A reusable grocery bag played a central role in spreading a stomach bug among teenage girls at a recent soccer tournament in Washington state, a study finds.
The bag had been stored in a hotel bathroom where one of the girls became ill. The next day, the sick girl went home, but the not-so-clean bag was used to deliver cookies and other snacks to the soccer team.
Although the sick girl never touched the bag and didn't have contact with members of her team after her symptoms, seven other girls became sick after eating the snacks.
After testing the bag, the researchers found traces of norovirus, the most common cause of foodborne illness in the United States. The virus on the bag was the same one that had sickened the girls.
While scientists knew norovirus was capable of aerosolizing, the study is the first to show that an object contaminated with aerosolized particles can be transported and make other people sick, said study researcher Kimberly Repp of Oregon Health and Science University.
The findings highlight the role inanimate objects can play in spreading norovirus, a highly contagious virus, the researchers said.
"When somebody becomes ill, we need to not just think about wiping down the toilet, we need to think about everything in that room," including toothbrushes and hairbrushes, said Repp, from the university's Department of Public Health and Preventive Medicine.
When the first member of the soccer team was sick, virus particles in her vomit and feces became airborne and settled on objects in the bathroom, including the reusable grocery bag, the researchers said. Aerosolization of the virus can especially cause problems in confined spaces, such as cruise ships and nursing homes, Reppsaid. The virus can become airborne even when a toilet is flushed.
The researchers recommended that, if possible, a person sick with norovirus use a bathroom separate from the ones used by other members of the household or party. After the illness, the bathroom, and objects in it, should be thoroughly disinfected, the researchers added.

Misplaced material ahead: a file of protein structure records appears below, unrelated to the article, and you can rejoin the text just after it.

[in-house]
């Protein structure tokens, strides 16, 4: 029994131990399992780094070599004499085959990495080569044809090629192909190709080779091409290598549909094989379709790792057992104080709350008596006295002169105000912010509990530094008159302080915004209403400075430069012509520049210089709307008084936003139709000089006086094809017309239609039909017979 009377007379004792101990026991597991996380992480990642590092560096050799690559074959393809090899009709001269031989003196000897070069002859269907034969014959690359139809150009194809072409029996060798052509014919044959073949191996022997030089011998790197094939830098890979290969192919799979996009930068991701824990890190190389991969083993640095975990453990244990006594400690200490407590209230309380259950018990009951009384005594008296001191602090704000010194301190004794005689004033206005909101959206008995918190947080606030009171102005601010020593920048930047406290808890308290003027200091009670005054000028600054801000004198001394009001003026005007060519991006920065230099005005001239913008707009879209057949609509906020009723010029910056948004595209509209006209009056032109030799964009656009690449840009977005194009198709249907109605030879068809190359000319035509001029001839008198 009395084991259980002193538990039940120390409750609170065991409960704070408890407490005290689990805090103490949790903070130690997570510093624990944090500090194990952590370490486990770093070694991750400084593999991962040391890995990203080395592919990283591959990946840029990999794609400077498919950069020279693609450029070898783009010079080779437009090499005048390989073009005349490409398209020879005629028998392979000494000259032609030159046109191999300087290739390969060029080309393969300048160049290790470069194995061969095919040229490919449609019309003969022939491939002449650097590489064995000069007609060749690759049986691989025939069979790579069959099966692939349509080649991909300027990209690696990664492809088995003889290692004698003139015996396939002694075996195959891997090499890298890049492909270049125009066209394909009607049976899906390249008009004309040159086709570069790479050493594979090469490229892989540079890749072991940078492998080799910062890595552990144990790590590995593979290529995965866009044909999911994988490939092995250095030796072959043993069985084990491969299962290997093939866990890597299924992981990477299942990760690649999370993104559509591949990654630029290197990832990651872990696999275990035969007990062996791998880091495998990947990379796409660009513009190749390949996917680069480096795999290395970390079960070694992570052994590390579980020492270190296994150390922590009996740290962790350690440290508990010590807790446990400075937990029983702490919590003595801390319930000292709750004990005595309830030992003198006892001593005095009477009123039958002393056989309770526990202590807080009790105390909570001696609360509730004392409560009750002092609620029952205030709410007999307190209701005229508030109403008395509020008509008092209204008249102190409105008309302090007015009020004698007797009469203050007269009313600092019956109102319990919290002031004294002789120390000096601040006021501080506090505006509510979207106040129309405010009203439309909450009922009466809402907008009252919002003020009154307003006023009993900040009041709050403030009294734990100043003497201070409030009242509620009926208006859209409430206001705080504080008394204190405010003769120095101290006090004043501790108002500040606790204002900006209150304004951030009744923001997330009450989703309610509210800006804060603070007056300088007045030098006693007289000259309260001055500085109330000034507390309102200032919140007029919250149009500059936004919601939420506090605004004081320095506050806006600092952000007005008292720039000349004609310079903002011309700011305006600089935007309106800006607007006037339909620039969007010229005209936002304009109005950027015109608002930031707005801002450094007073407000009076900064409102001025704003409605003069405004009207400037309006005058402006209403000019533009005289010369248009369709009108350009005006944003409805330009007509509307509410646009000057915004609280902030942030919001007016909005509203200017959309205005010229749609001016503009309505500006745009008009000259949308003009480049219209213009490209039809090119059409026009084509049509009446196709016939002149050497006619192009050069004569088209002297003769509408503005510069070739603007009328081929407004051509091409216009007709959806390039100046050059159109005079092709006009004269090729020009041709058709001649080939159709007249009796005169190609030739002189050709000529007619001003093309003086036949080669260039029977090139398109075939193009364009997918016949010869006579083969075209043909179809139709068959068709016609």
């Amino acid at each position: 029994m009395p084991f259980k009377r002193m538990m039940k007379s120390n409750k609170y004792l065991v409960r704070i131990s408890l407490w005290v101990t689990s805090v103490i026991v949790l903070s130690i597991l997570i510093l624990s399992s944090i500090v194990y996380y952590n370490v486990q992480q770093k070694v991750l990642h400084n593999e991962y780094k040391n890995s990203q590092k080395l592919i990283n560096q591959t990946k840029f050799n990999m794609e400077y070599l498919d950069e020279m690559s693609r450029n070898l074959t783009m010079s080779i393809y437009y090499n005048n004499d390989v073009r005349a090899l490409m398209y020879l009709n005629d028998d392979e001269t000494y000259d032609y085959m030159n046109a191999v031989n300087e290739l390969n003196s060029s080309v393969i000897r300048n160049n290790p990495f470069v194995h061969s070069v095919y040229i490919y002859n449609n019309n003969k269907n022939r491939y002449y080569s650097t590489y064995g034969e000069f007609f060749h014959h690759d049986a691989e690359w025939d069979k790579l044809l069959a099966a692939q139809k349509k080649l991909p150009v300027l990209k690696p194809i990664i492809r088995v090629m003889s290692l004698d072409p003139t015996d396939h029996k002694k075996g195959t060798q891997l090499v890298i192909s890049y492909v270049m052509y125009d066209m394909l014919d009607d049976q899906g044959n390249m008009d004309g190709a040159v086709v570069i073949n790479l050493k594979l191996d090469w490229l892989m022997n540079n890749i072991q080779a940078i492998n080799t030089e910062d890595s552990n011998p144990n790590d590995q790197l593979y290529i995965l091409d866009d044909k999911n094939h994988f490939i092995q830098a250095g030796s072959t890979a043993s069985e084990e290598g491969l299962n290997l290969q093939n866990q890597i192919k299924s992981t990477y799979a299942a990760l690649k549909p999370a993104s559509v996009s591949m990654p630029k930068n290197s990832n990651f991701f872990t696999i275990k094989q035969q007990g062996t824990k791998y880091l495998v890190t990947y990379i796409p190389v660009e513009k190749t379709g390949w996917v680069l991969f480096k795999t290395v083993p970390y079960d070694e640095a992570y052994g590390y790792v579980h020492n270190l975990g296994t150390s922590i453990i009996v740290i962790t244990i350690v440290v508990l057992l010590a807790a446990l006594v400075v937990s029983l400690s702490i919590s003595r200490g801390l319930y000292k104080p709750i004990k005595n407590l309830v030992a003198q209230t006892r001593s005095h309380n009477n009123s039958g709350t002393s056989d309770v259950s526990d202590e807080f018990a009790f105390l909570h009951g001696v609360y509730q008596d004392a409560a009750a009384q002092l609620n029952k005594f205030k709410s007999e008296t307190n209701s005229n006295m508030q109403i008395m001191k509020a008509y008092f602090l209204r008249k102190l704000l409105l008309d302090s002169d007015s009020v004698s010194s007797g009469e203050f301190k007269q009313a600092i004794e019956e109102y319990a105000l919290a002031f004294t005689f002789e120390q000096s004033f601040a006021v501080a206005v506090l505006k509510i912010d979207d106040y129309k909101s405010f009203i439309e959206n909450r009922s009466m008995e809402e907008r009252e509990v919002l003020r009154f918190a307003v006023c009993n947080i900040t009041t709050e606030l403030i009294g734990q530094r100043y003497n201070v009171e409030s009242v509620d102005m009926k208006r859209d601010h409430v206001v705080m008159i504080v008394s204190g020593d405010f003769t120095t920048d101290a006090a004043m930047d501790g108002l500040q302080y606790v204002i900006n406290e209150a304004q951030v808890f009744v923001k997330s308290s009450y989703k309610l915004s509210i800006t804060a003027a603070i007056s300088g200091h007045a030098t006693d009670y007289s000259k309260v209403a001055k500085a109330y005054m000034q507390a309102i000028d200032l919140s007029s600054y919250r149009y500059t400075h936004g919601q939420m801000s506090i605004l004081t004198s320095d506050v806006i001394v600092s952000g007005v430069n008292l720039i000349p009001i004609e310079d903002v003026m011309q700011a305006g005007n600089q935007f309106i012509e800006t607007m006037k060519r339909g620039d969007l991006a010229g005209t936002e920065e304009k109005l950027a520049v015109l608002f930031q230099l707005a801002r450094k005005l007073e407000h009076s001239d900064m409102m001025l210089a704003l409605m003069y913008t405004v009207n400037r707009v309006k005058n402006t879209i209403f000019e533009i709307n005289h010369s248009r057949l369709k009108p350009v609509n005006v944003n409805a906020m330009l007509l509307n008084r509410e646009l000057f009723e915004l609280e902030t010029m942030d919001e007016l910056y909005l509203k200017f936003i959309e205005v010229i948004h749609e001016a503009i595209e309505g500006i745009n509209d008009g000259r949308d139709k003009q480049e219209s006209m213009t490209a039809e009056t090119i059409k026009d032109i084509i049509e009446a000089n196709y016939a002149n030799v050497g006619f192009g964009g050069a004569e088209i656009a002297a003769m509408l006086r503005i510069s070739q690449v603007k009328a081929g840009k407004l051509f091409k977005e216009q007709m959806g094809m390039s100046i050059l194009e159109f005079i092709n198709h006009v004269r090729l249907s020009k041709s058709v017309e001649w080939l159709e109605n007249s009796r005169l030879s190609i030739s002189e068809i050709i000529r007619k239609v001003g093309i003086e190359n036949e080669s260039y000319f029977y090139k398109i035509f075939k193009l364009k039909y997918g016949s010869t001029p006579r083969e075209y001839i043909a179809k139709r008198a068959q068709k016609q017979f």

The study also "illustrates one of the less obvious hazards of reusable grocery bags," the researchers wrote in the May 9 issue of the Journal of Infectious Diseases.
"We don’t really think about cleaning our reusable bags," Repp said. But they could become contaminated, for instance, by raw meat placed in the bag.
"We clean our clothes when they're dirty; we should clean our grocery bags when they're dirty, too," Repp said.
Pass it on: A person sick with norovirus can contaminate objects in the room without touching them, and others can become sick from contact with these objects.
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Rachael is a Live Science contributor, and was a former channel editor and senior writer for Live Science between 2010 and 2022. She has a master's degree in journalism from New York University's Science, Health and Environmental Reporting Program. She also holds a B.S. in molecular biology and an M.S. in biology from the University of California, San Diego. Her work has appeared in Scienceline, The Washington Post and Scientific American.